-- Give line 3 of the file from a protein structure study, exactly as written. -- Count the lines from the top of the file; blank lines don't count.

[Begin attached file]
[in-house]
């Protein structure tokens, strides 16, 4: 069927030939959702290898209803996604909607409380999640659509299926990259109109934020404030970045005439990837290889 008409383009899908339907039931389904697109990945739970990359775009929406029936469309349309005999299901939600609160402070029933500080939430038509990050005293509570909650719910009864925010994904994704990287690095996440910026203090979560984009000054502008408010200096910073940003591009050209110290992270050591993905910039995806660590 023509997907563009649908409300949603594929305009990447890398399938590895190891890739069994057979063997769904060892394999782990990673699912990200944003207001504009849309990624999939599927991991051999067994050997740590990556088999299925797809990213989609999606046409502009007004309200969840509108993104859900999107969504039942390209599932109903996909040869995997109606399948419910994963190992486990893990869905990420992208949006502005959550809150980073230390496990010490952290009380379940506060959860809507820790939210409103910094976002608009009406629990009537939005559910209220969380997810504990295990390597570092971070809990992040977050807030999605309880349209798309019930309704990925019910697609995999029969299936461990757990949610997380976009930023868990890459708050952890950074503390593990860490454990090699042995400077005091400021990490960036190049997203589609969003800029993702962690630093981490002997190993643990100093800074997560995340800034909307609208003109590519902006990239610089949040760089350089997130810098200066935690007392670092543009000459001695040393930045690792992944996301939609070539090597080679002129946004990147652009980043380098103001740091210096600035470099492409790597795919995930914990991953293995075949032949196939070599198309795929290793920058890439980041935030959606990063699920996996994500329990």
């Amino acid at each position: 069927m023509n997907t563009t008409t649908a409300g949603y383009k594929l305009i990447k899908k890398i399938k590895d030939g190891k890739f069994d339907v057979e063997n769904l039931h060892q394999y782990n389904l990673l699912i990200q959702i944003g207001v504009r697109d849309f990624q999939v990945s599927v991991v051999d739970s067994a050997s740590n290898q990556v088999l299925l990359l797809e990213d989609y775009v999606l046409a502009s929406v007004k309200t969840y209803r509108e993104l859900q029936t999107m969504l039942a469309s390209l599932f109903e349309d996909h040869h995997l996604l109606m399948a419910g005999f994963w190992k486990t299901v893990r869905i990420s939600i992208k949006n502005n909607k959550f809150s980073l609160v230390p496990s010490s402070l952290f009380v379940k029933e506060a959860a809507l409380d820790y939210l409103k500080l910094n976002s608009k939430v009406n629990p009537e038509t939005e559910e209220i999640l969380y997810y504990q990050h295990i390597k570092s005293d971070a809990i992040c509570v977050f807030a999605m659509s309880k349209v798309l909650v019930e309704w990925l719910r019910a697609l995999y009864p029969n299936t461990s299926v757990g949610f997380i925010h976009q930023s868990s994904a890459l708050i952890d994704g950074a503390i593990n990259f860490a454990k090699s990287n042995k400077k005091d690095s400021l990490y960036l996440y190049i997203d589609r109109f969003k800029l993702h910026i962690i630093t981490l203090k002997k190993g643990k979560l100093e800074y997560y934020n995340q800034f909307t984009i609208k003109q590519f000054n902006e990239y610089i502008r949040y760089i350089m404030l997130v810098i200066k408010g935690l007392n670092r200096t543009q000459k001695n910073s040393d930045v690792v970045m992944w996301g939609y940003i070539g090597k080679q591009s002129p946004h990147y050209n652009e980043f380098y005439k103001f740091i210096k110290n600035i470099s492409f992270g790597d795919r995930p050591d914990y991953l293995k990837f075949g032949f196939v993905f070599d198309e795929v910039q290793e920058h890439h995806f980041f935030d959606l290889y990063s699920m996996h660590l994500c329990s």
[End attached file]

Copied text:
């Amino acid at each position: 069927m023509n997907t563009t008409t649908a409300g949603y383009k594929l305009i990447k899908k890398i399938k590895d030939g190891k890739f069994d339907v057979e063997n769904l039931h060892q394999y782990n389904l990673l699912i990200q959702i944003g207001v504009r697109d849309f990624q999939v990945s599927v991991v051999d739970s067994a050997s740590n290898q990556v088999l299925l990359l797809e990213d989609y775009v999606l046409a502009s929406v007004k309200t969840y209803r509108e993104l859900q029936t999107m969504l039942a469309s390209l599932f109903e349309d996909h040869h995997l996604l109606m399948a419910g005999f994963w190992k486990t299901v893990r869905i990420s939600i992208k949006n502005n909607k959550f809150s980073l609160v230390p496990s010490s402070l952290f009380v379940k029933e506060a959860a809507l409380d820790y939210l409103k500080l910094n976002s608009k939430v009406n629990p009537e038509t939005e559910e209220i999640l969380y997810y504990q990050h295990i390597k570092s005293d971070a809990i992040c509570v977050f807030a999605m659509s309880k349209v798309l909650v019930e309704w990925l719910r019910a697609l995999y009864p029969n299936t461990s299926v757990g949610f997380i925010h976009q930023s868990s994904a890459l708050i952890d994704g950074a503390i593990n990259f860490a454990k090699s990287n042995k400077k005091d690095s400021l990490y960036l996440y190049i997203d589609r109109f969003k800029l993702h910026i962690i630093t981490l203090k002997k190993g643990k979560l100093e800074y997560y934020n995340q800034f909307t984009i609208k003109q590519f000054n902006e990239y610089i502008r949040y760089i350089m404030l997130v810098i200066k408010g935690l007392n670092r200096t543009q000459k001695n910073s040393d930045v690792v970045m992944w996301g939609y940003i070539g090597k080679q591009s002129p946004h990147y050209n652009e980043f380098y005439k103001f740091i210096k110290n600035i470099s492409f992270g790597d795919r995930p050591d914990y991953l293995k990837f075949g032949f196939v993905f070599d198309e795929v910039q290793e920058h890439h995806f980041f935030d959606l290889y990063s699920m996996h660590l994500c329990s």